By Justin CreechOctober 21, 2011
A fatherhood training course for new and expecting fathers called Dads 101, is Oct. 28, from 8:30 a.m. to 3 p.m., at the Army Community Services building.
The course, hosted by the Family Advocacy Program, covers topics from child development, fatherhood roles and stereotypes, basic care-giving skills as well as baby calming techniques.
Anne Blair, New Parent Support Program home visitor will teach the course along with retired Air Force Tech. Sgt. Roland Kearney. The course discussions will take place in a roundtable fashion.
Kearney, who happens to be a single father of two sons, 9 and 5 years old, said he likes to share his experience as a single parent at the beginning of the class.
"I share with the class things I like that my dad did as a parent and things I didn't like," said Kearney. "I tell the class if they don't make a conscious effort to change those behaviors in themselves then they will fall back on how they were raised because that's what they are used to."
Caregiving skills such as bathing, feeding and changing diapers are taught as well as swaddling. Swaddling is an age-old practice of wrapping infants in swaddling cloths so that movement of the limbs is tightly restricted which causes the infant to feel like they are back in the womb. The technique helps keep the infant calm which leads to better sleep.
Blair said the class will also talk about 'tummy time' and how it helps the infant develop his or her gross motor movements.
"During tummy time, babies are developing their neck and stomach muscles," said Blair. "Plus, as they try to push themselves up they are developing their arm muscles. So, that's what we call gross motor movement because that's when they learn how to push themselves forward."
The importance of talking to infants will also be discussed during the class. Consistently talking to a baby helps language development because they understand what words mean quicker. It is also beneficial for a parent to sing to their infant child. Any genre of music is acceptable.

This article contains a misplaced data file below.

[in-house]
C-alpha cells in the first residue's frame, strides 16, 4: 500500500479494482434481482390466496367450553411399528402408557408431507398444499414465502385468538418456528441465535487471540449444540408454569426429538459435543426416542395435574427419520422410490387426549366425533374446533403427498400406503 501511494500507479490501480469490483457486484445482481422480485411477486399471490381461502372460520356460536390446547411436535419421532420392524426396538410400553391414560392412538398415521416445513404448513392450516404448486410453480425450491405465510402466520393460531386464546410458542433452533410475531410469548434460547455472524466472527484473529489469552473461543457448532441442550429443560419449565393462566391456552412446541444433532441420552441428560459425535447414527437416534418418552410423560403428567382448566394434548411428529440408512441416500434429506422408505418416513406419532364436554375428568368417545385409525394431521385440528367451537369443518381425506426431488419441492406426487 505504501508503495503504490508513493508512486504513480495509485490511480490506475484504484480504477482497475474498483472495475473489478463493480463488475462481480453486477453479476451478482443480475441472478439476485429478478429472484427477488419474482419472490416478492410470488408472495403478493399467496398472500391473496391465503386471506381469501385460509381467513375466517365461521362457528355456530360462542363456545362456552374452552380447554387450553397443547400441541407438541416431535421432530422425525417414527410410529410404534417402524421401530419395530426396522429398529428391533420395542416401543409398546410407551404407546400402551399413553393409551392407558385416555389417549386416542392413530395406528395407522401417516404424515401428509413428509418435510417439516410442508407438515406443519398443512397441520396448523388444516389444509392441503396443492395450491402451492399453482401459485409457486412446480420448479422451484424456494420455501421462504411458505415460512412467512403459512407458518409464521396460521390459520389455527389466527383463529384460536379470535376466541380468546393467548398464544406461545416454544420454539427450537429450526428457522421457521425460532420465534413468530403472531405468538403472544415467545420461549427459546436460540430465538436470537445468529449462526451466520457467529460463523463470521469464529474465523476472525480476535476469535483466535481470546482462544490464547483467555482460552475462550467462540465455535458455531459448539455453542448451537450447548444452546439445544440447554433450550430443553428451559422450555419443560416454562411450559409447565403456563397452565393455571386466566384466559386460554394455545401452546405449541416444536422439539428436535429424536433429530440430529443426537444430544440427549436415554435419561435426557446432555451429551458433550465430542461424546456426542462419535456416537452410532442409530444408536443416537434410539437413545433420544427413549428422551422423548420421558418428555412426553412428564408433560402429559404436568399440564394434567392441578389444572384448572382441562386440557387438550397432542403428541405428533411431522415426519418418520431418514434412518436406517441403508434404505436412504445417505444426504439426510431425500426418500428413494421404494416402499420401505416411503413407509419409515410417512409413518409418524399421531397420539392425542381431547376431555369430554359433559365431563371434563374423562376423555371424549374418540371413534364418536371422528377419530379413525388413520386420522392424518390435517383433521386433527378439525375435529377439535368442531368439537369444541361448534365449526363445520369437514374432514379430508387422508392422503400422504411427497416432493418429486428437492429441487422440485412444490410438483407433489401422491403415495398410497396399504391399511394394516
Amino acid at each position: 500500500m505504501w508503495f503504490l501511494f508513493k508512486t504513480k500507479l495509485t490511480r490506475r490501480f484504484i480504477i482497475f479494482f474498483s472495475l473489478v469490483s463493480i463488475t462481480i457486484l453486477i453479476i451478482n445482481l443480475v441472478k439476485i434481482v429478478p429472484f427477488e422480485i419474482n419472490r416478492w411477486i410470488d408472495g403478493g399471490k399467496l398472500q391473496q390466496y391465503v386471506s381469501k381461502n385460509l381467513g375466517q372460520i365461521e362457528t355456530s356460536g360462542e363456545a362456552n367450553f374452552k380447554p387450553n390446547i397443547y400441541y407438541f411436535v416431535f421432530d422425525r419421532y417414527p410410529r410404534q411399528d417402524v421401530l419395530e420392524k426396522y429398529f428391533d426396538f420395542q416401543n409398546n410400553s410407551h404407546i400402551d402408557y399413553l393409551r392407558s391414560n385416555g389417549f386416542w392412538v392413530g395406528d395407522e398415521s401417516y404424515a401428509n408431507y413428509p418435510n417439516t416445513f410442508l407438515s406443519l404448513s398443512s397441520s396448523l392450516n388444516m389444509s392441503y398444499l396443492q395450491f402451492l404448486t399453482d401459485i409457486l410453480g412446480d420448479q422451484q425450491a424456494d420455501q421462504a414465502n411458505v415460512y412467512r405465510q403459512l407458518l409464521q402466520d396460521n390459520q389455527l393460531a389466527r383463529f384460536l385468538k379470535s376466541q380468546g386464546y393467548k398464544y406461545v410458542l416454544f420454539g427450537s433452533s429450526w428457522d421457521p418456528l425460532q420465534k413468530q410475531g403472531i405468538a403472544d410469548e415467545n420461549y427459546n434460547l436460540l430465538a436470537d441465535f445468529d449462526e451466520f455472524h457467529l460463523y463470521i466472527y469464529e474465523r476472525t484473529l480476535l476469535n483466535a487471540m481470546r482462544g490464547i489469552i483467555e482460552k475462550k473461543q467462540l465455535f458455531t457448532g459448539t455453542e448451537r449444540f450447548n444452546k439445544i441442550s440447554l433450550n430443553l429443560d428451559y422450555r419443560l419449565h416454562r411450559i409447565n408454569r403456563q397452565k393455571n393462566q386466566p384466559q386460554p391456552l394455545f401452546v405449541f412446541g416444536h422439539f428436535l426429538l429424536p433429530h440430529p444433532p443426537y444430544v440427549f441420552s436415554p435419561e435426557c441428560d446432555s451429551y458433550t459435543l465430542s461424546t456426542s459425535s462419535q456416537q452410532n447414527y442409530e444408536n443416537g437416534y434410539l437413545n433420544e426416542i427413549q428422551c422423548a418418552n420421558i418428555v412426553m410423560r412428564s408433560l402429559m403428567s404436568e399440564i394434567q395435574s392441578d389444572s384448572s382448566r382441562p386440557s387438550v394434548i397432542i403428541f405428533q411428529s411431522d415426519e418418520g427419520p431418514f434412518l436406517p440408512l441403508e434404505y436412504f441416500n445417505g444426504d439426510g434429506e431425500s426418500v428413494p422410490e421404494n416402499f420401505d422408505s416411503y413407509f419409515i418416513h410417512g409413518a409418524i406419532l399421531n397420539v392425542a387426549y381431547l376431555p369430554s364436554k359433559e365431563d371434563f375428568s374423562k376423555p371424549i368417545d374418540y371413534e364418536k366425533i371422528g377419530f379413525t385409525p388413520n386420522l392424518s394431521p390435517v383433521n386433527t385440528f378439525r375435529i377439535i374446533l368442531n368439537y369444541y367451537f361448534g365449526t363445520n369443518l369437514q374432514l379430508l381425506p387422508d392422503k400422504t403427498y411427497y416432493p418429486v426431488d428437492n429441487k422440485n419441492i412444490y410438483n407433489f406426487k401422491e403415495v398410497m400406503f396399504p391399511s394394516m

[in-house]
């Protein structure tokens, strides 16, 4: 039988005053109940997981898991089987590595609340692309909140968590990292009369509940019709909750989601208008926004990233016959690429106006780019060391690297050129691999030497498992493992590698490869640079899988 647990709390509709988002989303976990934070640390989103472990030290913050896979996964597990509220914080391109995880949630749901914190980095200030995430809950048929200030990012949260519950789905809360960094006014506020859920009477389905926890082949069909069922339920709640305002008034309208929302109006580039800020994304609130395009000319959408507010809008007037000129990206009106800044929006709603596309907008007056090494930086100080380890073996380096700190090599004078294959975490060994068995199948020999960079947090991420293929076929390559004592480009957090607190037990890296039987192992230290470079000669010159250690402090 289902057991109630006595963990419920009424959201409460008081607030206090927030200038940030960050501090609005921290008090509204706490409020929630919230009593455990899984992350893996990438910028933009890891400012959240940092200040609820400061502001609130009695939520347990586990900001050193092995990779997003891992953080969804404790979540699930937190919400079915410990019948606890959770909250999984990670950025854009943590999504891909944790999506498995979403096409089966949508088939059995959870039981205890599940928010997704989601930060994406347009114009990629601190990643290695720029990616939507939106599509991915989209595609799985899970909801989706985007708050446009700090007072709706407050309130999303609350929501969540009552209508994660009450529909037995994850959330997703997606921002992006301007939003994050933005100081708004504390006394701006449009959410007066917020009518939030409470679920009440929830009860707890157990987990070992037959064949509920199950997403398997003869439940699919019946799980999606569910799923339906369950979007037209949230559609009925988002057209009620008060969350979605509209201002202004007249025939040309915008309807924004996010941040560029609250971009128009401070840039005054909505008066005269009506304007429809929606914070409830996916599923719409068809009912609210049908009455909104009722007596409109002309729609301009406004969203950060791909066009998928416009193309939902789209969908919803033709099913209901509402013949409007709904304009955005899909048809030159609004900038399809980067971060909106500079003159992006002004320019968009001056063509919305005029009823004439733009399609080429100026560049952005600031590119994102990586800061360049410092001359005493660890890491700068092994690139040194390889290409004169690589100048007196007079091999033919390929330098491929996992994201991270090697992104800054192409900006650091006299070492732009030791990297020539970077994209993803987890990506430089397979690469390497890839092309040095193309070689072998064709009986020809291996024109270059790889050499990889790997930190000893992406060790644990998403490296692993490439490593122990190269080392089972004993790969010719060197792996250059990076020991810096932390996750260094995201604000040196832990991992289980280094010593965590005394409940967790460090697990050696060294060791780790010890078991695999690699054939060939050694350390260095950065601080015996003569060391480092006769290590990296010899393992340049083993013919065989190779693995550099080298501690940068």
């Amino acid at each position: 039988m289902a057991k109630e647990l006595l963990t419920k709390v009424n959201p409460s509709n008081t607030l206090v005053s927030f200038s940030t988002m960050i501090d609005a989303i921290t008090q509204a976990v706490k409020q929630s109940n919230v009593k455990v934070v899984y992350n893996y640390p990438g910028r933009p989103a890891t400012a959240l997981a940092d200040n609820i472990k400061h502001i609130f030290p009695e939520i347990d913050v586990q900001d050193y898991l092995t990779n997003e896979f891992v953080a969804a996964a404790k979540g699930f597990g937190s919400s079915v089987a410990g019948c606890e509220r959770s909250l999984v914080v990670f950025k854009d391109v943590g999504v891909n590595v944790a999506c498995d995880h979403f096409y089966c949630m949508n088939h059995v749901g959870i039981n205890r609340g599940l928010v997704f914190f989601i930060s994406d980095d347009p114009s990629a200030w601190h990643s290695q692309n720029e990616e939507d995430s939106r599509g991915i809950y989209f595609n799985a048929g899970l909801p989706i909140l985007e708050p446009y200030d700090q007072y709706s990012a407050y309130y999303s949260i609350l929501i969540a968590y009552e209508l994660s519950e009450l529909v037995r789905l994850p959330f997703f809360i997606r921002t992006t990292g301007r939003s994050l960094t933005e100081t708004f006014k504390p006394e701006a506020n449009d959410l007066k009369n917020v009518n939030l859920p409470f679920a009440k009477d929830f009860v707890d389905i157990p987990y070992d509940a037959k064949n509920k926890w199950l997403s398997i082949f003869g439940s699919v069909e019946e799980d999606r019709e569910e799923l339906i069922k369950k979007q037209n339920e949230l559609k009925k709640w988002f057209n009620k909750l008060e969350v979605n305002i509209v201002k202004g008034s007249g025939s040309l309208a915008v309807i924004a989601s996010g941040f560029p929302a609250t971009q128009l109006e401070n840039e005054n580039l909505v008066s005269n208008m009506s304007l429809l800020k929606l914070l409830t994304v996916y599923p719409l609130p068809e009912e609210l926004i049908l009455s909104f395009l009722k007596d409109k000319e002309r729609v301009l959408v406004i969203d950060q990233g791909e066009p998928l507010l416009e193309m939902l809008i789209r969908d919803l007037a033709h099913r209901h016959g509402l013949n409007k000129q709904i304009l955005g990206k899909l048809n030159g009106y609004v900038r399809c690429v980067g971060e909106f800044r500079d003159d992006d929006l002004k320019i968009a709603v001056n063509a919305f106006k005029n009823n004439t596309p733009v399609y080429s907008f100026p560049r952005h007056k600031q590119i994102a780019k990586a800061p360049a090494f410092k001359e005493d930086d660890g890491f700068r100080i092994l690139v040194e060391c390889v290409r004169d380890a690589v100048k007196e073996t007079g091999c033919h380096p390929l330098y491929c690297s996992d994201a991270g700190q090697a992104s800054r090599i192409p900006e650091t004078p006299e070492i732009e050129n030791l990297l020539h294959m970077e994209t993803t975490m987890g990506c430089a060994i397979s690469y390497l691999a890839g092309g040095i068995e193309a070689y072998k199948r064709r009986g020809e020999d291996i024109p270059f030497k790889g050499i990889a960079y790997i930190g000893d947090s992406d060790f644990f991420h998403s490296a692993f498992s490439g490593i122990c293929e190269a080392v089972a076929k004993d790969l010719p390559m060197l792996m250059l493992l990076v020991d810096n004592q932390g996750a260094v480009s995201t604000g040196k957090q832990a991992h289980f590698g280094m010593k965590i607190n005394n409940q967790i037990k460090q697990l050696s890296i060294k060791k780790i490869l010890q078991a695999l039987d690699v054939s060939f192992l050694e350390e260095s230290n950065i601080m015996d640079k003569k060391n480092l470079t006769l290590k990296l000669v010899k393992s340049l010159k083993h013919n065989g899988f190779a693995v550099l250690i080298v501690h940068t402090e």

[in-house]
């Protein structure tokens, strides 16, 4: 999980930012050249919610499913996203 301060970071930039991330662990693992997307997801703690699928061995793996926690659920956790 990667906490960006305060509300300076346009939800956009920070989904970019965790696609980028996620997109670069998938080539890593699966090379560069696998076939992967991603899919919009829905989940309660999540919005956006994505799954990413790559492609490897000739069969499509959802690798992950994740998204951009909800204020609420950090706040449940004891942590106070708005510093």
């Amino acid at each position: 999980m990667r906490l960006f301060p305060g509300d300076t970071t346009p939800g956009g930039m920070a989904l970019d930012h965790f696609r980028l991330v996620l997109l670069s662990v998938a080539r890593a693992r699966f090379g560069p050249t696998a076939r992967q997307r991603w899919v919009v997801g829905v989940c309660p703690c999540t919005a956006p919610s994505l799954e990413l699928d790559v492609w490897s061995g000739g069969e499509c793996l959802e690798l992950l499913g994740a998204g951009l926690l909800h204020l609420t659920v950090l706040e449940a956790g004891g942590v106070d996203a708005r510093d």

"A dad could actually rap an Eminem song to his baby and that would work just fine," Blair said with a smile.
Fatherhood stereotypes and partner support will be covered during the class. Not every family in today's society follows the traditional model of the father being the breadwinner while the mother stays home and raises the children. That also holds true with military Families, so the discussions will center on whether or not the new or expecting father is comfortable in that role and how they can support their wife if they do follow the traditional family model.
"If the father goes to a playgroup he would be there with a bunch of mothers. So, talking to dads about how we can support them in that role if that is the role they plan to take," said Blair. "We also talk a lot about what it means for parents to keep their relationships strong during this time because babies can create a lot of havoc in a relationship. So, we talk about ways they can help out with the house work and we also talk about ways to maintain intimacy without having sex since the mother may not be up for that right away."
An empathy belly is used with expecting fathers to simulate for them what it is like being pregnant. It is a multi-component, weighted "garment" that will -- through medically accurate simulation -- enable the expecting father to experience over 20 symptoms and effects of pregnancy.
"The empathy belly weighs 35 pounds because you fill the belly part with water," said Blair. "It gives the expecting father a chance to understand why the mother is uncomfortable."
The class is not limited to new and expecting fathers. Servicemembers who already have children, but want to refresh their care-giving knowledge are also welcome to attend.
"If the father wasn't around when their first child was born because they were deployed and weren't around for the care giving part of raising the child and they have another one on the way and want to be more actively involved they can definitely come to the class," said Blair.
For more information or to sign up, call (703) 805-2693/2781.